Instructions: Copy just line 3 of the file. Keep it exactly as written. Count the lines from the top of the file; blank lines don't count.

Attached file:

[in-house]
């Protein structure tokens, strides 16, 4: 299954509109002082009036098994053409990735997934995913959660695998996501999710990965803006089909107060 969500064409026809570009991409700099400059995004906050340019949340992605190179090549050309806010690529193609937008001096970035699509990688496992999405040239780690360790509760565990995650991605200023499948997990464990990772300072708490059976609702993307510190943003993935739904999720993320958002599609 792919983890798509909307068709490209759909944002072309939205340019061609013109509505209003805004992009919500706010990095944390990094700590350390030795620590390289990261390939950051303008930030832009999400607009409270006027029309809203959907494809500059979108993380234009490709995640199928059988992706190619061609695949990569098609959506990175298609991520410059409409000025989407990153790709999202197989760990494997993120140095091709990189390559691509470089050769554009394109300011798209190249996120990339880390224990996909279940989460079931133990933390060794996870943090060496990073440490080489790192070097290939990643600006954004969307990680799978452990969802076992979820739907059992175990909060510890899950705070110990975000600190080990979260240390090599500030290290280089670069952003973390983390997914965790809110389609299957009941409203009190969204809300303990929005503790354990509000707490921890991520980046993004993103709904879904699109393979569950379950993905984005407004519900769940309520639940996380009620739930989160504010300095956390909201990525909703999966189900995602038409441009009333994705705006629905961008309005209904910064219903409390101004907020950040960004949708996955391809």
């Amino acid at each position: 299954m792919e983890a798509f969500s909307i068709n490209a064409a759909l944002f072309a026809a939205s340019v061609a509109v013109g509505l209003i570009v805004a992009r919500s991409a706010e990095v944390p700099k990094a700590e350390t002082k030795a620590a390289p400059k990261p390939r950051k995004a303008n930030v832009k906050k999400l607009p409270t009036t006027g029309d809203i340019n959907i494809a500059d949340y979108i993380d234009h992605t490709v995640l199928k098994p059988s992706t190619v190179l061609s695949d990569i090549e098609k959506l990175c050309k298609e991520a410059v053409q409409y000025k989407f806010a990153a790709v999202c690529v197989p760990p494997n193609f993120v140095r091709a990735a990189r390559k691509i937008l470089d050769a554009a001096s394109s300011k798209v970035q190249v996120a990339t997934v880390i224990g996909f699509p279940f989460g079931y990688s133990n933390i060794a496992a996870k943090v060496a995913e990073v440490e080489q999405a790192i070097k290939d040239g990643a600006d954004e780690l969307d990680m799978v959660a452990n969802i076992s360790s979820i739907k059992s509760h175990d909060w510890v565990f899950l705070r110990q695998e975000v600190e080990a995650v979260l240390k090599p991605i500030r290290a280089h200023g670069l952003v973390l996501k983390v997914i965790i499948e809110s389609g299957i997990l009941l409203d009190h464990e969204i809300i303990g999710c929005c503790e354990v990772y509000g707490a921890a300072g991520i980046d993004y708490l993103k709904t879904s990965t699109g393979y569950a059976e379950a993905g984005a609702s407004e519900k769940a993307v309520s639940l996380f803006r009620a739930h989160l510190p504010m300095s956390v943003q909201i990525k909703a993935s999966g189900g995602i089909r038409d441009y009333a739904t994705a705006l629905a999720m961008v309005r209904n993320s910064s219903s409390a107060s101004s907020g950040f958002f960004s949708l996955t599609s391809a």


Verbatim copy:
């Amino acid at each position: 299954m792919e983890a798509f969500s909307i068709n490209a064409a759909l944002f072309a026809a939205s340019v061609a509109v013109g509505l209003i570009v805004a992009r919500s991409a706010e990095v944390p700099k990094a700590e350390t002082k030795a620590a390289p400059k990261p390939r950051k995004a303008n930030v832009k906050k999400l607009p409270t009036t006027g029309d809203i340019n959907i494809a500059d949340y979108i993380d234009h992605t490709v995640l199928k098994p059988s992706t190619v190179l061609s695949d990569i090549e098609k959506l990175c050309k298609e991520a410059v053409q409409y000025k989407f806010a990153a790709v999202c690529v197989p760990p494997n193609f993120v140095r091709a990735a990189r390559k691509i937008l470089d050769a554009a001096s394109s300011k798209v970035q190249v996120a990339t997934v880390i224990g996909f699509p279940f989460g079931y990688s133990n933390i060794a496992a996870k943090v060496a995913e990073v440490e080489q999405a790192i070097k290939d040239g990643a600006d954004e780690l969307d990680m799978v959660a452990n969802i076992s360790s979820i739907k059992s509760h175990d909060w510890v565990f899950l705070r110990q695998e975000v600190e080990a995650v979260l240390k090599p991605i500030r290290a280089h200023g670069l952003v973390l996501k983390v997914i965790i499948e809110s389609g299957i997990l009941l409203d009190h464990e969204i809300i303990g999710c929005c503790e354990v990772y509000g707490a921890a300072g991520i980046d993004y708490l993103k709904t879904s990965t699109g393979y569950a059976e379950a993905g984005a609702s407004e519900k769940a993307v309520s639940l996380f803006r009620a739930h989160l510190p504010m300095s956390v943003q909201i990525k909703a993935s999966g189900g995602i089909r038409d441009y009333a739904t994705a705006l629905a999720m961008v309005r209904n993320s910064s219903s409390a107060s101004s907020g950040f958002f960004s949708l996955t599609s391809a």